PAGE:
At each time point (13–16-19 h p.i.), the CSF sample in the syringe was transported on ice to the laboratory for further examinations.
Cleaning procedure of measurement system during in vivo experiment
A change in the measuring system during the experiment was not possible. Therefore, a rinsing process to decontaminate the measuring system between the measurement points was established as described in the Additional file.
Analysis of samples from animal experiment
Blood samples were taken from the Vena jugularis or Vena cava cranialis pre-infection and from the Arteria femoralis, at defined time-points (0, 13, 16 and 19 h post infection) in lithium–heparin monovettes (SARSTEDT AG & Co. KG). Serial dilutions were plated on Columbia blood agar to determine the CFU/mL after incubation at 37 °C for 20–24 h.
During the first anesthesia, a tonsillar swab (Amies medium, SARSTEDT AG & Co. KG) was taken for bacterial examination to exclude bacterial colonization of pigs with S. suis.
After euthanasia and post mortem oxygen measurement in CSF, a necropsy was conducted. Swabs of the brain surface, the mitral valve, the pleura, the pericard and the peritoneum and organ samples of the liver, spleen, lung and tonsils as well as liquid from the carpal and tarsal joints were collected for bacteriologic examination.
All colonies suspected of S. suis were analyzed by multiplex PCR as previously described  for the specific gene profile of the infection strain.
In the CSF samples, at each time-point, the following parameters were determined: 1. Serial dilutions were plated on Columbia blood agar to determine the CFU/mL after incubation at 37 °C for 20–24 h, 2. Counting of neutrophil numbers in the Neubauer chamber, 3. Counting of neutrophils after fixation (with 4% paraformaldehyde final) analyzed by flow cytometry using the Attune® NxT Acoustic Focusing Flow Cytometer (FACS). The analysis was based on Forward Scatter (FSC; detection of cell size) and Side Scatter (SSC, detection of granularity) and analyzed using FlowJo software version (v)10.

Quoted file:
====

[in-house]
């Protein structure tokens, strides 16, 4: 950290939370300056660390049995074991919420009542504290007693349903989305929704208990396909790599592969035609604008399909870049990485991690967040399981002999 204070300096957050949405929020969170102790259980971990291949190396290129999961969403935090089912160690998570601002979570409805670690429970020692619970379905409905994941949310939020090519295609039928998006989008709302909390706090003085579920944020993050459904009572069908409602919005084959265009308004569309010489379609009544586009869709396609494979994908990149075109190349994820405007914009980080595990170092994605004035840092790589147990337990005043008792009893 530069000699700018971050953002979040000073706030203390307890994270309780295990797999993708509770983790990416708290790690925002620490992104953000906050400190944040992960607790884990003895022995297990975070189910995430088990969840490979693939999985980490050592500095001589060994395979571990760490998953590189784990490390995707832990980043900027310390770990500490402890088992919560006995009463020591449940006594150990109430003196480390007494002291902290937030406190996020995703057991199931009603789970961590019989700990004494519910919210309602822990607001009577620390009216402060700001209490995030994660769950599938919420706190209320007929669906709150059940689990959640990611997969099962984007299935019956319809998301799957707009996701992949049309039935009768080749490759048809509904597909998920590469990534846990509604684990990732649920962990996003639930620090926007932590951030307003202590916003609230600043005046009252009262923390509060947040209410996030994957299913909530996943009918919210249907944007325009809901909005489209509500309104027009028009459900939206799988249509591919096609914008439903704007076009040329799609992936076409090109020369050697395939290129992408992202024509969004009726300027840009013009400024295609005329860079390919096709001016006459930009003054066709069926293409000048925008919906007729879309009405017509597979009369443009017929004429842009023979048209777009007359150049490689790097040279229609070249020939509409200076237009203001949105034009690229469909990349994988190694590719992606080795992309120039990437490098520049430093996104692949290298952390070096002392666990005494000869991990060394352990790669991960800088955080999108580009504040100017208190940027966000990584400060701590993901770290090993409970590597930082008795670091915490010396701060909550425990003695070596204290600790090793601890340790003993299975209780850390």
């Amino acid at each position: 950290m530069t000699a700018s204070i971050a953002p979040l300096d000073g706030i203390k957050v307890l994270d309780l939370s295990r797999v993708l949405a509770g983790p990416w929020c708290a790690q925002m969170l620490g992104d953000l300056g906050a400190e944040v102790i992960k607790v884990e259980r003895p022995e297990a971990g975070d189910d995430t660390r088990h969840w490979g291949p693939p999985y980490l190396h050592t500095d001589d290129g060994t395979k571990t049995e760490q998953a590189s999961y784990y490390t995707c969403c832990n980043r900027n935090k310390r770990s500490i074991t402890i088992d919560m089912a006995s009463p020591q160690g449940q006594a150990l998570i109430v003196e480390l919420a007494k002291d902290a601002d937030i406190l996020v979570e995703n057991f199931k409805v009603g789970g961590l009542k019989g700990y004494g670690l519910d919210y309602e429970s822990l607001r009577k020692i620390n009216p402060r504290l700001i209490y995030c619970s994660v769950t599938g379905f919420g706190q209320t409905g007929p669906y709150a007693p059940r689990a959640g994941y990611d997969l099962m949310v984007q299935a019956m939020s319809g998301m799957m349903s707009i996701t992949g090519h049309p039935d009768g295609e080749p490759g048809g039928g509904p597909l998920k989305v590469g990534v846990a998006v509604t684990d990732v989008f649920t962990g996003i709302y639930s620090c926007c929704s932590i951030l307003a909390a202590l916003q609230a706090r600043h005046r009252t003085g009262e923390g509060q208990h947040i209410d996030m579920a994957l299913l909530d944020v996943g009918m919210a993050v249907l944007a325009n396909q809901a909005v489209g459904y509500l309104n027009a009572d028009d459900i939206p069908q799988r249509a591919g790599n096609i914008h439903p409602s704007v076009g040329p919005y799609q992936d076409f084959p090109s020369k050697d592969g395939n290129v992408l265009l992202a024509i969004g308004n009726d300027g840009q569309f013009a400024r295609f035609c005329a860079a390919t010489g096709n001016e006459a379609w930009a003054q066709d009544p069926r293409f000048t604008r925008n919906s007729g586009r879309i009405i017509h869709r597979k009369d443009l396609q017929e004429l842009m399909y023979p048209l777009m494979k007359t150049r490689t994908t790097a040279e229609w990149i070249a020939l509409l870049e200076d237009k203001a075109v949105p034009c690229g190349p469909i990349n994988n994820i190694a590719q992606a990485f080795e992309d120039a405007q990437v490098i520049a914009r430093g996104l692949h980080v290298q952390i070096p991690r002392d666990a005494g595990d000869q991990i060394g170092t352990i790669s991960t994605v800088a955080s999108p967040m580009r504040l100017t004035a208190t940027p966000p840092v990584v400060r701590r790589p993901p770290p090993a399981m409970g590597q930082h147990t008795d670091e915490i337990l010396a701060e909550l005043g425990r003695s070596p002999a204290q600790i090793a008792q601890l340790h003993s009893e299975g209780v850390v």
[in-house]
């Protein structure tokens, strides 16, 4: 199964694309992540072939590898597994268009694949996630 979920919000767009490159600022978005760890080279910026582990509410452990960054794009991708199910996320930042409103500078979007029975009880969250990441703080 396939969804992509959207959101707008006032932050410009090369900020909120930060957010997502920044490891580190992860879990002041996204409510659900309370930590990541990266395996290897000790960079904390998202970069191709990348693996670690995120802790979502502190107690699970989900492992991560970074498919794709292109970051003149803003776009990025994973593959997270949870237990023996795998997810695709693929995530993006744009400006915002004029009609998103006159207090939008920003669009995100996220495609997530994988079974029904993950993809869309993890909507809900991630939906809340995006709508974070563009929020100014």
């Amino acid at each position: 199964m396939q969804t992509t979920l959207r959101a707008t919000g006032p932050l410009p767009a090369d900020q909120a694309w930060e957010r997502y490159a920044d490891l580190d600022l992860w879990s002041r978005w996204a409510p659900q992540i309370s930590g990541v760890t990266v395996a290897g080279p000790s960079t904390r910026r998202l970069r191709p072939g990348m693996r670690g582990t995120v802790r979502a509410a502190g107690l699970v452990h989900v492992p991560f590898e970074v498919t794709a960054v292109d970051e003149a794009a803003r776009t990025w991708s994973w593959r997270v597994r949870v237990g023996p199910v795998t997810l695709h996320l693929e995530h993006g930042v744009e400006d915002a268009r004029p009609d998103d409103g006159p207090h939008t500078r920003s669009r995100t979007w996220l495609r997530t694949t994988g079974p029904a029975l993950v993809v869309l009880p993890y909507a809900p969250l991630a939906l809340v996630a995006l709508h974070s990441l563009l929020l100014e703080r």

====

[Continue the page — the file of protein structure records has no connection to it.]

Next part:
During section swabs of the brain surface, the mitral valve, the pleura, the pericard and the peritoneum were taken for bacteriology. Furthermore, for bacteriology and histology, organ samples of the brain, liver, spleen, tonsils, heart, lung, pleura, pericard and peritoneum were collected. Samples for histology were stored immediately in 10% buffered formalin and after latest 72 h embedded in paraffin and cut into 2–4 µm sections for hematoxylin–eosin (HE) staining and histological examination. The histological screenings were scored as described  and furthermore are mentioned in the footnotes of the scoring table. The organ and swab samples for bacteriology examination were analyzed as described previously  with slight changes. Instead of a matrix-assisted laser desorption ionization time-of-flight mass spectrometry (MALDI-TOF MS), S. suis was identified by colony morphology on and afterwards by multiplex PCR identified as described previously [18, 53].
Influence of blood hypoxygenation on the oxygen level in CSF
The influence of a possible hypo-oxygenation on the pO2 in the CSF was simulated by cardiac arrest by stopping the blood circulation, leading to an undersupply of oxygen to the organism. For this purpose, the oxygen level in the CSF was measured in a living animal directly before cardiac arrest. The animal was then euthanized. Ten minutes after verification of death, the oxygen level in the CSF was measured again.
Calculation of oxygen pressure
The oxygen O2% was calculated based on 38 °C and 1000 hPa (= 750 mmHg) from the measured mmHg values. The values are presented in each figure and in the text with ≜.
Data were analyzed using Excel 2010 and 2016 (Microsoft) and GraphPad Prism 8.1 (GraphPad Software). Normal distribution of data was verified by the Kolmogorov–Smirnov normality test (GraphPad software) prior to statistical analysis. Differences between groups were analyzed as described in the figure legends (*P < 0.05, **P < 0.01, ***P < 0.001, ****P < 0.0001). Detailed information can be found in the figure legend.